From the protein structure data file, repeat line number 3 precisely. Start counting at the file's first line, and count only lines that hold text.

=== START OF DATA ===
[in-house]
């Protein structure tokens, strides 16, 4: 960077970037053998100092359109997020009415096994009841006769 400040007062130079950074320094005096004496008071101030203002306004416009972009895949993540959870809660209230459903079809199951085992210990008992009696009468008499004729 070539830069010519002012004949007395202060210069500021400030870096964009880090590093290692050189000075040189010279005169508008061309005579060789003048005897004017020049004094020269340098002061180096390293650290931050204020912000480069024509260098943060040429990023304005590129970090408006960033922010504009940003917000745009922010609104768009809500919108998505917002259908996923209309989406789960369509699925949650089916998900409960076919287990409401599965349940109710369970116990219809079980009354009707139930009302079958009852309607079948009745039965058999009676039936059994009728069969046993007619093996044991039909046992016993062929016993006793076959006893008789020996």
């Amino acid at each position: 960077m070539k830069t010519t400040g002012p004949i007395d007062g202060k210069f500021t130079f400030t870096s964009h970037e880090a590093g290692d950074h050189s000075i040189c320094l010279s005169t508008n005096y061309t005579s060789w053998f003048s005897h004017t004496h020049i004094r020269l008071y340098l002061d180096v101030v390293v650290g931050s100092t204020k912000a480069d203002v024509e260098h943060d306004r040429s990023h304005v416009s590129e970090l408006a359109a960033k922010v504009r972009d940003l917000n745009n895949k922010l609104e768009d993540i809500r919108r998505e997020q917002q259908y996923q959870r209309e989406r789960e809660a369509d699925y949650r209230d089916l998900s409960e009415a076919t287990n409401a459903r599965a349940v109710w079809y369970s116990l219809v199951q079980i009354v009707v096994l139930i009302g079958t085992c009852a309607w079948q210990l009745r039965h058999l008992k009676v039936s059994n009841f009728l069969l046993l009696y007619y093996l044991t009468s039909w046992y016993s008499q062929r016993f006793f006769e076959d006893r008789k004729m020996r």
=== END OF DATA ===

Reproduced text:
């Amino acid at each position: 960077m070539k830069t010519t400040g002012p004949i007395d007062g202060k210069f500021t130079f400030t870096s964009h970037e880090a590093g290692d950074h050189s000075i040189c320094l010279s005169t508008n005096y061309t005579s060789w053998f003048s005897h004017t004496h020049i004094r020269l008071y340098l002061d180096v101030v390293v650290g931050s100092t204020k912000a480069d203002v024509e260098h943060d306004r040429s990023h304005v416009s590129e970090l408006a359109a960033k922010v504009r972009d940003l917000n745009n895949k922010l609104e768009d993540i809500r919108r998505e997020q917002q259908y996923q959870r209309e989406r789960e809660a369509d699925y949650r209230d089916l998900s409960e009415a076919t287990n409401a459903r599965a349940v109710w079809y369970s116990l219809v199951q079980i009354v009707v096994l139930i009302g079958t085992c009852a309607w079948q210990l009745r039965h058999l008992k009676v039936s059994n009841f009728l069969l046993l009696y007619y093996l044991t009468s039909w046992y016993s008499q062929r016993f006793f006769e076959d006893r008789k004729m020996r």